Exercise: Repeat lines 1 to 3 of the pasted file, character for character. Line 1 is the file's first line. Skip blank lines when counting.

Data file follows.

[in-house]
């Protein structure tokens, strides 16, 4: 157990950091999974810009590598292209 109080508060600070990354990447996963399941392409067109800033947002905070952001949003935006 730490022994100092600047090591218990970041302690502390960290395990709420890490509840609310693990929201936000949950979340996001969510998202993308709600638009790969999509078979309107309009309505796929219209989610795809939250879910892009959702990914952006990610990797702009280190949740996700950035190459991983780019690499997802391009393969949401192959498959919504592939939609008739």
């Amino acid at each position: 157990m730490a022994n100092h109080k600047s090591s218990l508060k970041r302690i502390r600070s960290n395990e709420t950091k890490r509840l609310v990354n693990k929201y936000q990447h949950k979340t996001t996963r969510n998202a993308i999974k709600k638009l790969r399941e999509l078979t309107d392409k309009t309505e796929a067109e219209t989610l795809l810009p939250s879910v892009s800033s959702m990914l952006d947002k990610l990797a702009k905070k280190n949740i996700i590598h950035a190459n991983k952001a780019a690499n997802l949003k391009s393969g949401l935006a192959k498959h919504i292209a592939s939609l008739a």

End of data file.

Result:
[in-house]
């Protein structure tokens, strides 16, 4: 157990950091999974810009590598292209 109080508060600070990354990447996963399941392409067109800033947002905070952001949003935006 730490022994100092600047090591218990970041302690502390960290395990709420890490509840609310693990929201936000949950979340996001969510998202993308709600638009790969999509078979309107309009309505796929219209989610795809939250879910892009959702990914952006990610990797702009280190949740996700950035190459991983780019690499997802391009393969949401192959498959919504592939939609008739």
């Amino acid at each position: 157990m730490a022994n100092h109080k600047s090591s218990l508060k970041r302690i502390r600070s960290n395990e709420t950091k890490r509840l609310v990354n693990k929201y936000q990447h949950k979340t996001t996963r969510n998202a993308i999974k709600k638009l790969r399941e999509l078979t309107d392409k309009t309505e796929a067109e219209t989610l795809l810009p939250s879910v892009s800033s959702m990914l952006d947002k990610l990797a702009k905070k280190n949740i996700i590598h950035a190459n991983k952001a780019a690499n997802l949003k391009s393969g949401l935006a192959k498959h919504i292209a592939s939609l008739a």